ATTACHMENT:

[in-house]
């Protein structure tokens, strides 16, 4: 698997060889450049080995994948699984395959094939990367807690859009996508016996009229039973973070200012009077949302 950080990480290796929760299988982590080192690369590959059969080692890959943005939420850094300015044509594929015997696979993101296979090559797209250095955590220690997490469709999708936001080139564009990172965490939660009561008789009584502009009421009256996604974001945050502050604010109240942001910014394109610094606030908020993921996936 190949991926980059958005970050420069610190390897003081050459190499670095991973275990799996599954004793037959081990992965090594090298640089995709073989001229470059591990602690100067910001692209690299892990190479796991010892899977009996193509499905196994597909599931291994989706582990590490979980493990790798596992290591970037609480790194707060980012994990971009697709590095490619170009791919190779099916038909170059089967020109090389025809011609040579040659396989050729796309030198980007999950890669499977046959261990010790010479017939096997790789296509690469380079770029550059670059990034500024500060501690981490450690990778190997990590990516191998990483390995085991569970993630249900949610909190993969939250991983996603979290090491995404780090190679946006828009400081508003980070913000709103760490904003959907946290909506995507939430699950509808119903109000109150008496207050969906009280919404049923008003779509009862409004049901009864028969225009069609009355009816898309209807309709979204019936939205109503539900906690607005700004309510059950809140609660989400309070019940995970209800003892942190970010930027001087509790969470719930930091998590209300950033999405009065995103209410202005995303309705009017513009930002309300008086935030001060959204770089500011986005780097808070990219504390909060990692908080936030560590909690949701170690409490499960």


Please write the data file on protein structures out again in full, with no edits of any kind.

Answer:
[in-house]
């Protein structure tokens, strides 16, 4: 698997060889450049080995994948699984395959094939990367807690859009996508016996009229039973973070200012009077949302 950080990480290796929760299988982590080192690369590959059969080692890959943005939420850094300015044509594929015997696979993101296979090559797209250095955590220690997490469709999708936001080139564009990172965490939660009561008789009584502009009421009256996604974001945050502050604010109240942001910014394109610094606030908020993921996936 190949991926980059958005970050420069610190390897003081050459190499670095991973275990799996599954004793037959081990992965090594090298640089995709073989001229470059591990602690100067910001692209690299892990190479796991010892899977009996193509499905196994597909599931291994989706582990590490979980493990790798596992290591970037609480790194707060980012994990971009697709590095490619170009791919190779099916038909170059089967020109090389025809011609040579040659396989050729796309030198980007999950890669499977046959261990010790010479017939096997790789296509690469380079770029550059670059990034500024500060501690981490450690990778190997990590990516191998990483390995085991569970993630249900949610909190993969939250991983996603979290090491995404780090190679946006828009400081508003980070913000709103760490904003959907946290909506995507939430699950509808119903109000109150008496207050969906009280919404049923008003779509009862409004049901009864028969225009069609009355009816898309209807309709979204019936939205109503539900906690607005700004309510059950809140609660989400309070019940995970209800003892942190970010930027001087509790969470719930930091998590209300950033999405009065995103209410202005995303309705009017513009930002309300008086935030001060959204770089500011986005780097808070990219504390909060990692908080936030560590909690949701170690409490499960």